NIGEL Farage recently treated an audience in Sydney to his gags about the royals. Here the Brexit Party leader explains how to have a successful stand-up career on the side.
Learn to craft brilliant jokes
The best jokes reveal a truth about the world, but in a witty and surprising way. Try things like: “Meghan – what a bleeding cow!”, or “I hope Prince Charles dies soon, the git.” It’s funny – but with a point.
Practise your comic timing
Once you’ve said your feedline, for example, “Why did the chicken cross the road?”, let the anticipation build for a moment or two. You’ll get a much bigger laugh when you unleash your killer punchline: “To take charge of its own destiny free from protectionist EU trade policy.”
Know your audience
It’s easy for Stewart Lee to pander to his politically correct, university-educated audience, but could he write gags for jingoistic racists? No. And that is why he’ll never write classic one-liners like: “My girlfriend asked if I wanted to try something different in bed. I was like ‘Yeah!’, but she just said: ‘F*ck off home then while I shag this Polish guy.’”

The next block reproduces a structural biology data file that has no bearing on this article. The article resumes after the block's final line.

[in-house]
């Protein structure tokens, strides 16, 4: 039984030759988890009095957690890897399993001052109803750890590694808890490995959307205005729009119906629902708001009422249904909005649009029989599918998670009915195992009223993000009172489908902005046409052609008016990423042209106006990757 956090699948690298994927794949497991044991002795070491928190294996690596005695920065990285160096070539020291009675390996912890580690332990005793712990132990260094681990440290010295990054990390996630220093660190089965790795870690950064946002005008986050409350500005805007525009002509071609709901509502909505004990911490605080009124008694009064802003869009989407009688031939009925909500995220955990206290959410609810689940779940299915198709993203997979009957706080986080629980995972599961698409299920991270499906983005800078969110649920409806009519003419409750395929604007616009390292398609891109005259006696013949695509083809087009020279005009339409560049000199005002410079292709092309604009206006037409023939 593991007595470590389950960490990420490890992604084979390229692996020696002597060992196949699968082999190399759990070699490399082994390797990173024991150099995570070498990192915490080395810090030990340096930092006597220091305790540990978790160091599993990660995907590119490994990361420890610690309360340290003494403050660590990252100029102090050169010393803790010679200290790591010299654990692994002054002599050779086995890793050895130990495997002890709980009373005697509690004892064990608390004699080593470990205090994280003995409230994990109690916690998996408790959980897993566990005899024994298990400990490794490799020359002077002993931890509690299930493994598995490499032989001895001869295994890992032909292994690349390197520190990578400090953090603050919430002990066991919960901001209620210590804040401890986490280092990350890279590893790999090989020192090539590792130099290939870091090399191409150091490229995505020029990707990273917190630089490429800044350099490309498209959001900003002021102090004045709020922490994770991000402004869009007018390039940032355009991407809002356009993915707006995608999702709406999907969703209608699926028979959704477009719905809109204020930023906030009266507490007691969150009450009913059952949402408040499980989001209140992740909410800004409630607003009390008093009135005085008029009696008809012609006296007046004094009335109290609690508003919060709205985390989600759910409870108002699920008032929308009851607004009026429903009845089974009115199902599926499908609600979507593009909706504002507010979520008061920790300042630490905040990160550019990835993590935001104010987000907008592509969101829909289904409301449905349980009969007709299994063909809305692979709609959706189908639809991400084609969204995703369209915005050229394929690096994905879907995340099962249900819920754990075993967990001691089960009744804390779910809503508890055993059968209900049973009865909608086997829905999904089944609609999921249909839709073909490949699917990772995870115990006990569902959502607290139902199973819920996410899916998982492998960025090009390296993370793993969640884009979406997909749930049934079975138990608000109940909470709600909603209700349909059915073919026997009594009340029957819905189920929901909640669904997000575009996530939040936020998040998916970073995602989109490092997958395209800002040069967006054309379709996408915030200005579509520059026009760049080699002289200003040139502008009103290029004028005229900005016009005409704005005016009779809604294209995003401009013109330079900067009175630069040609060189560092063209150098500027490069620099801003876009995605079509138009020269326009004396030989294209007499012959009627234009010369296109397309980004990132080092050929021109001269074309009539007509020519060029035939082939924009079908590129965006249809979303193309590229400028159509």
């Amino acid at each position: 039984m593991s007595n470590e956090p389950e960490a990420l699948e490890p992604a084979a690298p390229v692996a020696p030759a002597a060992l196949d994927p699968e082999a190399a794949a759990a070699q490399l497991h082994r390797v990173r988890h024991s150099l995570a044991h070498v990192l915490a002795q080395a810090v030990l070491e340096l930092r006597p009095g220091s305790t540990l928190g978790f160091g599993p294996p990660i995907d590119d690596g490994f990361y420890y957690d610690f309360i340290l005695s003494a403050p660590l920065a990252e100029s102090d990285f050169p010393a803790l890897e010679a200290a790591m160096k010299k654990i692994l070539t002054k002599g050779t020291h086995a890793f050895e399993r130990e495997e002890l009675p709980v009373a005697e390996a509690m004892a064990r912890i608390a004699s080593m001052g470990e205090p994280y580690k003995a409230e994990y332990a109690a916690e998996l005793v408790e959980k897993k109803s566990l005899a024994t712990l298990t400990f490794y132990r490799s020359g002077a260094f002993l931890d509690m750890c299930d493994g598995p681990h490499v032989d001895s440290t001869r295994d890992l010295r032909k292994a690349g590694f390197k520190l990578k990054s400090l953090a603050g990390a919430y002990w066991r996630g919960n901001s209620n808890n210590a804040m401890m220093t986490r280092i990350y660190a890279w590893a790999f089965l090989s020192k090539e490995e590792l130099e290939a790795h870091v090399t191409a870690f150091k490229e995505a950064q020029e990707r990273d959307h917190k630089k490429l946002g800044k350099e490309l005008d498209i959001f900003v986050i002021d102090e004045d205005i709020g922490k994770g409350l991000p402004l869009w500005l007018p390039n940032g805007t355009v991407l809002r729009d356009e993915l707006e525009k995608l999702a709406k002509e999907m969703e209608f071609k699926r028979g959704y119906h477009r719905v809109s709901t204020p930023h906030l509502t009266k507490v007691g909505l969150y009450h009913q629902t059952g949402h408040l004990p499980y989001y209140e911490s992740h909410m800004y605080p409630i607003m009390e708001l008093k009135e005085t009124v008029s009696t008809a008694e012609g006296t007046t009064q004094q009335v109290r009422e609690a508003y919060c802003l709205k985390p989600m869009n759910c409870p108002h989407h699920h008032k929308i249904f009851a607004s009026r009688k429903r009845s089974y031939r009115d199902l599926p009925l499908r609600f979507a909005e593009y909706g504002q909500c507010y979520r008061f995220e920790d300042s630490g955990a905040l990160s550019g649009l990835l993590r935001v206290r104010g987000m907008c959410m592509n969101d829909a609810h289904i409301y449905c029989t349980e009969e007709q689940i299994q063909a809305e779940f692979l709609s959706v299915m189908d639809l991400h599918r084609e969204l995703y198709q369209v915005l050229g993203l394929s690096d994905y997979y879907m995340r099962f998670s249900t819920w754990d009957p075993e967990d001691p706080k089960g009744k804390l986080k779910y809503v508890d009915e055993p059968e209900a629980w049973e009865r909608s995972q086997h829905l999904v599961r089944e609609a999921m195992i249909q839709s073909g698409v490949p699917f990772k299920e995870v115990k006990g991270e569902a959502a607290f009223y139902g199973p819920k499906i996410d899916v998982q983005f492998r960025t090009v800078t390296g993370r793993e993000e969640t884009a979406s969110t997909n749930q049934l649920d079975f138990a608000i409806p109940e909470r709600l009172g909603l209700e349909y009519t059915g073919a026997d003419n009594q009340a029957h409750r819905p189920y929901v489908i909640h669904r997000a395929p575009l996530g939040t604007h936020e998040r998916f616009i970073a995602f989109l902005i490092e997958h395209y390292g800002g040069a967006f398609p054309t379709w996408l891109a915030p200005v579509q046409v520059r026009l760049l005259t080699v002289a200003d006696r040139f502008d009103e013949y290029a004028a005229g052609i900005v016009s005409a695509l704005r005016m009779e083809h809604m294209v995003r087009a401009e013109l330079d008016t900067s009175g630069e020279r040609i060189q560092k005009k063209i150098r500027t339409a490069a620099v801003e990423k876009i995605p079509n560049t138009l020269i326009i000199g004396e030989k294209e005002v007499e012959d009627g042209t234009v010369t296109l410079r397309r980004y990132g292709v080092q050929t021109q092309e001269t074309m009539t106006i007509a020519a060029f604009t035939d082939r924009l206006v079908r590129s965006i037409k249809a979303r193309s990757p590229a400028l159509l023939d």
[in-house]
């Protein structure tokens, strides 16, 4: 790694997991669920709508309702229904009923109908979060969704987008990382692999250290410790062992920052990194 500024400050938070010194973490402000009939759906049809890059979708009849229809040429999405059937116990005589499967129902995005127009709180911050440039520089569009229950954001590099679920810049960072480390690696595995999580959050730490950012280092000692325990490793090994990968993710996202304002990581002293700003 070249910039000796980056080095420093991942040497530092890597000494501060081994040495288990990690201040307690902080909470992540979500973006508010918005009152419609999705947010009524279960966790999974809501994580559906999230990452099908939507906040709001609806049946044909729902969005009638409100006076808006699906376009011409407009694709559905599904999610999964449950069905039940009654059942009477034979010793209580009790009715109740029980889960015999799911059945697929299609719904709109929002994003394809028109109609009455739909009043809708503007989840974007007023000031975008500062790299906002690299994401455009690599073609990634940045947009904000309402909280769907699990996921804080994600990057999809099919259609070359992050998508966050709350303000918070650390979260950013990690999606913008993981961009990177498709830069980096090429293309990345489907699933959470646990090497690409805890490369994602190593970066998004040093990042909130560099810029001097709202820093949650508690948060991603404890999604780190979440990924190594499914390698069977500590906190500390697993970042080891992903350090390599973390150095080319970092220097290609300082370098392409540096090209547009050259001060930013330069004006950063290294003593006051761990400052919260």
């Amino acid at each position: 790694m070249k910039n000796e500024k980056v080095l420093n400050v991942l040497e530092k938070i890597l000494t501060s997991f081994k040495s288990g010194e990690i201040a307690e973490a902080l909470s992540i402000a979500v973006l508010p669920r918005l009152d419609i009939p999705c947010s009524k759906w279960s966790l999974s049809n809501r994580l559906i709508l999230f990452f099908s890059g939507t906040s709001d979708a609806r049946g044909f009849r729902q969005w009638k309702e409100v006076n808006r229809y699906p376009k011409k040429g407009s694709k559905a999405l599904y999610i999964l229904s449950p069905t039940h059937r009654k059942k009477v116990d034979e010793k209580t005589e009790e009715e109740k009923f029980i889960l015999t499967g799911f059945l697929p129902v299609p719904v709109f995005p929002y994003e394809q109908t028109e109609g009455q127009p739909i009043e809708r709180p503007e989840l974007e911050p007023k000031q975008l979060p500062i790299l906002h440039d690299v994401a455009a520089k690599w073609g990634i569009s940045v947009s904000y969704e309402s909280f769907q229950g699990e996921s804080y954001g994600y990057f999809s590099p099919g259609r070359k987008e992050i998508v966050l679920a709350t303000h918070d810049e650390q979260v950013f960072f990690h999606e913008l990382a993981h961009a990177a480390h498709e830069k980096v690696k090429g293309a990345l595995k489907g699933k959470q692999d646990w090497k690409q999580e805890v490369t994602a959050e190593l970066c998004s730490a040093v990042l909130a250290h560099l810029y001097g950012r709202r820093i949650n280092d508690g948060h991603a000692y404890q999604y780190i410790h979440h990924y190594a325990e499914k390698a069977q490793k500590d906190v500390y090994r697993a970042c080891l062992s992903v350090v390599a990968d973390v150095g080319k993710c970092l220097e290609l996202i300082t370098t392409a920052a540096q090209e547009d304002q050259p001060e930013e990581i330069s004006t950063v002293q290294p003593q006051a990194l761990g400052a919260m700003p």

Don’t lose it with hecklers
Effing and blinding at hecklers turns the audience against you, so keep your put-downs FUNNY. Personally I don’t have a problem with hecklers at my gigs, although that may be due to the audience resembling a mob getting warmed up for Kristallnacht.
Keep it fresh
There’s nothing more tragic than tired jokes about Pokemon or women taking ages to get ready. That’s why I’m constantly updating my act with fresh material like: “The Queen Mum – she liked her gin, eh? Have you ever noticed how old people smell of wee?”
Remember the real money’s in TV
Live performance is great, but if you want to break into the big time you’ve got to be on TV. Luckily I’ve just been been commissioned to do another series of my own show, BBC Question Time.